Sutton is facing a shortage of 400 secondary school places after it emerged that £280m of planned funding is under threat.
The new coalition government is expected to freeze the national Building Schools for the Future (BSF) programme pending a spending review.
Sutton Council said that without the funding the borough will face a shortage of around 400 secondary school places by the end of the decade.
In the first stage of the programme, the council had planned to spend £65m developing five schools in the borough.
Wandle Valley, The Limes College, Carshalton Boys Sports College, Carshalton High School and the Hospital and Tuition Service were all due to be rebuilt or expanded.
The council said, with its secondary schools already oversubscribed, it needs about 13 extra classes at each year over the next 10 years.
But there are fears that authorities who have not already named their contractors may lose funding. This would mean that only the more advanced development at Stanley Park High School would be safe.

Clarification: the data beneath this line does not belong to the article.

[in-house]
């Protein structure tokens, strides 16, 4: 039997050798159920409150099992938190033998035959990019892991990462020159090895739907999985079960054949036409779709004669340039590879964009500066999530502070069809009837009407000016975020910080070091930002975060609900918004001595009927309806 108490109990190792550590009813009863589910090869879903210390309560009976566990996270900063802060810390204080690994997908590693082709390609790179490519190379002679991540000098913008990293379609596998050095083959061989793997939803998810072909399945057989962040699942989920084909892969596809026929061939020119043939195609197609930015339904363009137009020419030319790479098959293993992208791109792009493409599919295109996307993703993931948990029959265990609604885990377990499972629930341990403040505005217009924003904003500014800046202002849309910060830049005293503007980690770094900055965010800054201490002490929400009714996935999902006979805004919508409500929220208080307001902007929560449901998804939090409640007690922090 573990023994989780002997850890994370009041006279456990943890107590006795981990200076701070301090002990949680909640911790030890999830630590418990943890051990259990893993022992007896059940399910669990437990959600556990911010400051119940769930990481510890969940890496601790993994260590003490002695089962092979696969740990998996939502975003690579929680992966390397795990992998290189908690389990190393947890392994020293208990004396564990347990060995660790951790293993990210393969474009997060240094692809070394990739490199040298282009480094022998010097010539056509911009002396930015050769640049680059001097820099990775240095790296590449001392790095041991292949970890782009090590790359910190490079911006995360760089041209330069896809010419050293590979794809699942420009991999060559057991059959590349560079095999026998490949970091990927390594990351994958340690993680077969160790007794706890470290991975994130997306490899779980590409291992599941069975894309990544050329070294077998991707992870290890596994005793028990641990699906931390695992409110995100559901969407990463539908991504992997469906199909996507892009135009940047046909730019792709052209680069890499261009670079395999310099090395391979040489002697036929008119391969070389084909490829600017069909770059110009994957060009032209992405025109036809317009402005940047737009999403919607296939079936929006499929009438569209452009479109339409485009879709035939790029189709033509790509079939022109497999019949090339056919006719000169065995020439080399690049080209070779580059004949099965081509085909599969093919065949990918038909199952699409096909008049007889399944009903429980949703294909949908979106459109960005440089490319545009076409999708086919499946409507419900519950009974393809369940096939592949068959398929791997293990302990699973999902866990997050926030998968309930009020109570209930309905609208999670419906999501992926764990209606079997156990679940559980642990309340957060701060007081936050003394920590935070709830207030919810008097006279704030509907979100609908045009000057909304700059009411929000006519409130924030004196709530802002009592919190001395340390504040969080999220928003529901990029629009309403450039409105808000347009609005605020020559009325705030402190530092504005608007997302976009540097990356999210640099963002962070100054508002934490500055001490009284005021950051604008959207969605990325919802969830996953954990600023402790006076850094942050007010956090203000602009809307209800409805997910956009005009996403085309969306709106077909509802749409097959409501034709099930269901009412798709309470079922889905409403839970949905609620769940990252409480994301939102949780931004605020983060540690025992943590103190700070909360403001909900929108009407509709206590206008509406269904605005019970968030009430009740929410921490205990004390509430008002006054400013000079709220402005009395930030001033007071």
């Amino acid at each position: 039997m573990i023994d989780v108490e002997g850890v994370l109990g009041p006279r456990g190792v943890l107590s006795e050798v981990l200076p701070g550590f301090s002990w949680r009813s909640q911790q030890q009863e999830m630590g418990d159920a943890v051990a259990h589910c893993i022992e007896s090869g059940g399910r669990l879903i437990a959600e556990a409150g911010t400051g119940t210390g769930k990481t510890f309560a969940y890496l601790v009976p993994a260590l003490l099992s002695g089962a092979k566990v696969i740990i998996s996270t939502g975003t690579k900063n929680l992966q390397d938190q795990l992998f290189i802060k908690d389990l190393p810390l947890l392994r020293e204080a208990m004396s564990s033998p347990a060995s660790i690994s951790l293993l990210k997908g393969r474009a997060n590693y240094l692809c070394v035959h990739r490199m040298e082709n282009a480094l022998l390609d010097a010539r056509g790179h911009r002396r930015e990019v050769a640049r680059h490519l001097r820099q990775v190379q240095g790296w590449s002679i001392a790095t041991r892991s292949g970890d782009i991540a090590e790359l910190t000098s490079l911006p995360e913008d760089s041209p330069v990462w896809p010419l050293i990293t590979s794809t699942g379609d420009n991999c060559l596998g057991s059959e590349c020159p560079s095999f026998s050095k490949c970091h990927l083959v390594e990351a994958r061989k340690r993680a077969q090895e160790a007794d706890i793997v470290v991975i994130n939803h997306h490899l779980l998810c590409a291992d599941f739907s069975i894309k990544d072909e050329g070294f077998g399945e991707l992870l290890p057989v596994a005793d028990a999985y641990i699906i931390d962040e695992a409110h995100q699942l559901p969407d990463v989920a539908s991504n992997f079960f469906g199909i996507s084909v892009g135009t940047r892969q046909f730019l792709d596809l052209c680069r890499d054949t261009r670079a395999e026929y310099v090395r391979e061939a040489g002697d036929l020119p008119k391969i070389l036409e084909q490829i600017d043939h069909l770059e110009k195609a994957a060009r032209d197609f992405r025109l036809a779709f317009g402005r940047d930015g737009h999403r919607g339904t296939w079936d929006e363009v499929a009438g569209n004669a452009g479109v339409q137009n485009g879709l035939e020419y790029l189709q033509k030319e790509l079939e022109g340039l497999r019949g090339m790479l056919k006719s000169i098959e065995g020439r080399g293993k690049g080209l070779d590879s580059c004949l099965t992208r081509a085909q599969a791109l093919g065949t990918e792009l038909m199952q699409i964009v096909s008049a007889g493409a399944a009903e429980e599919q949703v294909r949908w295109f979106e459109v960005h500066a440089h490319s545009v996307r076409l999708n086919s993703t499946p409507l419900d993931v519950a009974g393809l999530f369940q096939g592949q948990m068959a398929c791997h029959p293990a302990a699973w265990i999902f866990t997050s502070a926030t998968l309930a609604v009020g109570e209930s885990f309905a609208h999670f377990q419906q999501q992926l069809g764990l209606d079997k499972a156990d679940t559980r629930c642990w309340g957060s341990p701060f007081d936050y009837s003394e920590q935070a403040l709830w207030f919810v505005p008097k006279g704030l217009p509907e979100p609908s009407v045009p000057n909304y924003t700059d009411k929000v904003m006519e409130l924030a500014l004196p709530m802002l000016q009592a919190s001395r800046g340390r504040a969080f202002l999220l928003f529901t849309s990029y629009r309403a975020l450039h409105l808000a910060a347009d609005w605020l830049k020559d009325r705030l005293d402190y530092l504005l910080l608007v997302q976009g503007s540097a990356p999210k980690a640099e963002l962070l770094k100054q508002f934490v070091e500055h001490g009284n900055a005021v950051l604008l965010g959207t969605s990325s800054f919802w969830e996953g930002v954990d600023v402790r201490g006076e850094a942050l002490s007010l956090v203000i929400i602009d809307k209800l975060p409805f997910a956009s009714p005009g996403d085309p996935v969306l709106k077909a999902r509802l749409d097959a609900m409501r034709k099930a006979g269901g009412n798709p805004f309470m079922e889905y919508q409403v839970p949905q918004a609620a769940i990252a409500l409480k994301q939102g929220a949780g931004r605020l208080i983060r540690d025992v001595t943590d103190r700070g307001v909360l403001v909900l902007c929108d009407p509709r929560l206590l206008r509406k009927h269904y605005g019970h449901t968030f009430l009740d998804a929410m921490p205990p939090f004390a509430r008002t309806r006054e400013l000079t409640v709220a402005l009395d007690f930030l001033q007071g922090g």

In February, Conservative MP Michael Gove, now Education Secretary, said he would carry out a full review of the BSF programme.
He said he would try and honour existing projects but could not guarantee any additional money for further improvements.
Councillor Ruth Dombey said: “Though we know the huge national budget deficit means government has to cut its spending, it would be wholly unfair to local children to withdraw BSF funding to councils like Sutton at a late stage”
She also said, after significant pre election pressure and clear and unambiguous assurances that the project would go ahead, the council had spent money preparing its application. As a result, the council is now asking for a guarantee of the funding or for the council to be refunded the money it has already spent.
Vivien Jones, head teacher of Carshalton High School for Girls, said: “The BSF programme is not just about buildings, it’s about transforming learning. “We have still got a lot of mobile accomodation and one of them is in a particularly bad state of repair. "They are not conducive to 21st century learning and would have all gone if we received the funding.
“We have had great results over the last few years and have worked hard to do that. If we had these funds we could look to branch out and be more innovative in motivating students and add another dimension to the learning experience.”
A spokesman from the Department for Education, said: “We have not yet announced anything but the department’s spending will be reviewed in due course.”